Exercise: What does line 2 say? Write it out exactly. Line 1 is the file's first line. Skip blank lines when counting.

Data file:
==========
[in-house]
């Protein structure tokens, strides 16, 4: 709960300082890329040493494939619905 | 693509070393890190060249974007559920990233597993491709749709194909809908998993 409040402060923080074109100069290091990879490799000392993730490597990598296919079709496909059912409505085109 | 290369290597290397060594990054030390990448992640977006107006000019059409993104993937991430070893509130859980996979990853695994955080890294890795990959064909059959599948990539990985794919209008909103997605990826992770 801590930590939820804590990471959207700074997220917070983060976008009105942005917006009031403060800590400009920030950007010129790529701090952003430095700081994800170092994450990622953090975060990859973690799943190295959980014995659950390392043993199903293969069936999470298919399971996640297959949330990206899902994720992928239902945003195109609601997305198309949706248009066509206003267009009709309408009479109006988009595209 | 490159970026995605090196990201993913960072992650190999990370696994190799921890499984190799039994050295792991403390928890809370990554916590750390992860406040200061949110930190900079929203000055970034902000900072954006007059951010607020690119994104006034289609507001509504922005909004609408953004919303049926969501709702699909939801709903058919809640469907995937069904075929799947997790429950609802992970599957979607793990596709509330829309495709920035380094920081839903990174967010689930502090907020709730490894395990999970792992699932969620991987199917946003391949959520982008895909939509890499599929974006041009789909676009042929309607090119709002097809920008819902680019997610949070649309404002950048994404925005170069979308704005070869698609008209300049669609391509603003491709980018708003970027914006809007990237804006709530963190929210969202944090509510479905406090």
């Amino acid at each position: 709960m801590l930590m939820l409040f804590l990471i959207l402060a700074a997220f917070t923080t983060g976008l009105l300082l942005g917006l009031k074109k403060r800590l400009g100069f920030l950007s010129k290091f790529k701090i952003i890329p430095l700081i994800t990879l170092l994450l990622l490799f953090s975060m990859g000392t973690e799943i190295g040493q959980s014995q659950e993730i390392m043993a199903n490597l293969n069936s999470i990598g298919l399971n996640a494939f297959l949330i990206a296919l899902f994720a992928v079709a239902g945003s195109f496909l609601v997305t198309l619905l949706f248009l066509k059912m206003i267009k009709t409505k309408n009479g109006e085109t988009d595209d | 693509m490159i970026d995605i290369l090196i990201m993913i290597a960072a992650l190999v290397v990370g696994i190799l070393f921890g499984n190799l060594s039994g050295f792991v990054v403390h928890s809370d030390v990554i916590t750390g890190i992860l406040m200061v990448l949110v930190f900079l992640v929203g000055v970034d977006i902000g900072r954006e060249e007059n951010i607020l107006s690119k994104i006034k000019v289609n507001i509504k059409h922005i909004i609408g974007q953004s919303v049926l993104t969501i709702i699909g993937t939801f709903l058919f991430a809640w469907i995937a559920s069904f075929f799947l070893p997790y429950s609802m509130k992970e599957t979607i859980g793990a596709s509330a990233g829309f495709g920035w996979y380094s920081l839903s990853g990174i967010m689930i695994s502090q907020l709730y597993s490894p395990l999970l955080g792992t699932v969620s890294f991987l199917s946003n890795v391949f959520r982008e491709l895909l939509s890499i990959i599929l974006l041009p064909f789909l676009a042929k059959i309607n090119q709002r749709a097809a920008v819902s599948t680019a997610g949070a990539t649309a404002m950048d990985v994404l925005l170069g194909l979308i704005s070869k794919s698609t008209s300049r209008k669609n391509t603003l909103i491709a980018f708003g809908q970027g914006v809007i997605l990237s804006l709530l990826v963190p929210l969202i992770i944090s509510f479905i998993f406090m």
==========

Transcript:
């Protein structure tokens, strides 16, 4: 709960300082890329040493494939619905 | 693509070393890190060249974007559920990233597993491709749709194909809908998993 409040402060923080074109100069290091990879490799000392993730490597990598296919079709496909059912409505085109 | 290369290597290397060594990054030390990448992640977006107006000019059409993104993937991430070893509130859980996979990853695994955080890294890795990959064909059959599948990539990985794919209008909103997605990826992770 801590930590939820804590990471959207700074997220917070983060976008009105942005917006009031403060800590400009920030950007010129790529701090952003430095700081994800170092994450990622953090975060990859973690799943190295959980014995659950390392043993199903293969069936999470298919399971996640297959949330990206899902994720992928239902945003195109609601997305198309949706248009066509206003267009009709309408009479109006988009595209 | 490159970026995605090196990201993913960072992650190999990370696994190799921890499984190799039994050295792991403390928890809370990554916590750390992860406040200061949110930190900079929203000055970034902000900072954006007059951010607020690119994104006034289609507001509504922005909004609408953004919303049926969501709702699909939801709903058919809640469907995937069904075929799947997790429950609802992970599957979607793990596709509330829309495709920035380094920081839903990174967010689930502090907020709730490894395990999970792992699932969620991987199917946003391949959520982008895909939509890499599929974006041009789909676009042929309607090119709002097809920008819902680019997610949070649309404002950048994404925005170069979308704005070869698609008209300049669609391509603003491709980018708003970027914006809007990237804006709530963190929210969202944090509510479905406090």